China Finalizes Internet Antitrust Rules in Just Three Months


(Bloomberg) — China finalized rules to root out monopolistic practices in the internet industry just three months after unveiling the draft guidelines, underscoring the urgency of a campaign to rein in its tech giants.

The rules, aimed at curbing anti-competitive behavior such as sharing sensitive consumer data, forming alliances that squeeze out smaller rivals and subsidizing below-cost services to eliminate competitors, take effect immediately, according to a statement from the State Administration for Market Regulation. The antitrust watchdog had first sought feedback on the draft legislation in November, sparking a sell-off in the tech industry.

The speedy formalization of the rules compare with a previous antitrust law governing the automobile sector that took years to finalize. China’s Politburo, the top decision-making body of the Communist Party, vowed in a meeting at the end of last year to strengthen anti-monopoly efforts in 2021. Less than two weeks later, Beijing kicked off an investigation into Alibaba Group Holding Ltd. for alleged anti-competitive practices.

“The three-month period is considered a fast process, indicating Beijing’s commitment to clamp down on monopolistic practices,” said Scott Yu, an antitrust lawyer with Beijing-based Zhong Lun Law Firm.

Suspected monopolistic behaviors in the platform economy have emerged in recent years in which the strong get stronger, SAMR said a statement. Law enforcement agencies globally have taken steps to step up oversight of tech companies, especially the largest internet giants. China is implementing the antitrust rules to create a fair and competitive market environment, they added.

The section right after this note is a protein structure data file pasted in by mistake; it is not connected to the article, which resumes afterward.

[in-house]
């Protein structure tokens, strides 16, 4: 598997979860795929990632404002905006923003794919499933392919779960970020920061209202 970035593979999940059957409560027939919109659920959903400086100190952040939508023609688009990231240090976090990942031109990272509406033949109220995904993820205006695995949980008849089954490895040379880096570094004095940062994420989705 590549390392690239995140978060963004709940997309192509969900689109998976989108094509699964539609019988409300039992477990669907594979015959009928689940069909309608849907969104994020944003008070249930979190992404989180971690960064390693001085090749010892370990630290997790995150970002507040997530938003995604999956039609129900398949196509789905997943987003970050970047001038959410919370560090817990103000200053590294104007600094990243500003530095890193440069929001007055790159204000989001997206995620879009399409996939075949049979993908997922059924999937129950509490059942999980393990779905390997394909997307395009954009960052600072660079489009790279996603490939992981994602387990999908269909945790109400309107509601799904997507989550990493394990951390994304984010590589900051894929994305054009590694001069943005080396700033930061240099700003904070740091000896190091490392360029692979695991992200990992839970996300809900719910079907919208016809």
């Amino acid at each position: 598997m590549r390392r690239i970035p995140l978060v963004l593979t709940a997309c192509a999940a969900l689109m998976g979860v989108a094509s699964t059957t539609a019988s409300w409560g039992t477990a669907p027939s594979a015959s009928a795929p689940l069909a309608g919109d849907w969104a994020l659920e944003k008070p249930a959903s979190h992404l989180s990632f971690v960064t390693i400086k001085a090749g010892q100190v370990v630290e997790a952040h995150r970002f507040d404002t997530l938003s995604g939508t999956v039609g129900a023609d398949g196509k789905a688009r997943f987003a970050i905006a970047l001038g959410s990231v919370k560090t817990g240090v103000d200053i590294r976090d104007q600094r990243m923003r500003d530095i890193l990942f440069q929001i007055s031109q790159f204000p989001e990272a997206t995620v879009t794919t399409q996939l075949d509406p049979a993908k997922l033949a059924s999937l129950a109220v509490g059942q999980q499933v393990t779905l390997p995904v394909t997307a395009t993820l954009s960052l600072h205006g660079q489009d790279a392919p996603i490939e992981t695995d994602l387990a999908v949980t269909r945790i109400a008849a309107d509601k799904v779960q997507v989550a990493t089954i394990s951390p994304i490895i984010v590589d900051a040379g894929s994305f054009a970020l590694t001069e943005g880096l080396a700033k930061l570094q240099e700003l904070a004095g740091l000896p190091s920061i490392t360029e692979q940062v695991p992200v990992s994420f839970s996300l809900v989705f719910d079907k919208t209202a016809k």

Read More: China Clampdown on Big Tech Puts More Billionaires on Notice

Alibaba Chief Executive Officer Daniel Zhang told analysts last week the firm has set up a taskforce to conduct internal reviews and is actively communicating with regulators on complying with their requirements as investigations continue. The probe, along with the aborted initial public offering and forced restructuring of affiliate Ant Group Co., has wiped roughly $130 billion off the market value of Jack Ma’s flagship e-commerce company. The stock was little changed in Hong Kong trading Monday.

While Alibaba has been the most high-profile target, other companies have also come under fire. Discount retailer Vipshop Holdings Ltd. was fined 3 million yuan ($464,000) for unfair competition, SAMR said Monday. In December, regulators also handed Alibaba and Tencent Holdings Ltd.-affiliate China Literature Ltd. a 500,000 yuan fine each over a pair of years-old acquisitions and said it’s reviewing an impending Tencent-led merger of DouYu International Holdings Ltd. and Huya Inc.

ByteDance Ltd. last week sued Tencent over alleged monopolies in its WeChat and QQ platforms, escalating a feud between two giants of Chinese social media. A court in Beijing has agreed to hear the case, a ByteDance representative confirmed on Sunday.

(Updates with comment in fourth paragraph and context throughout.)

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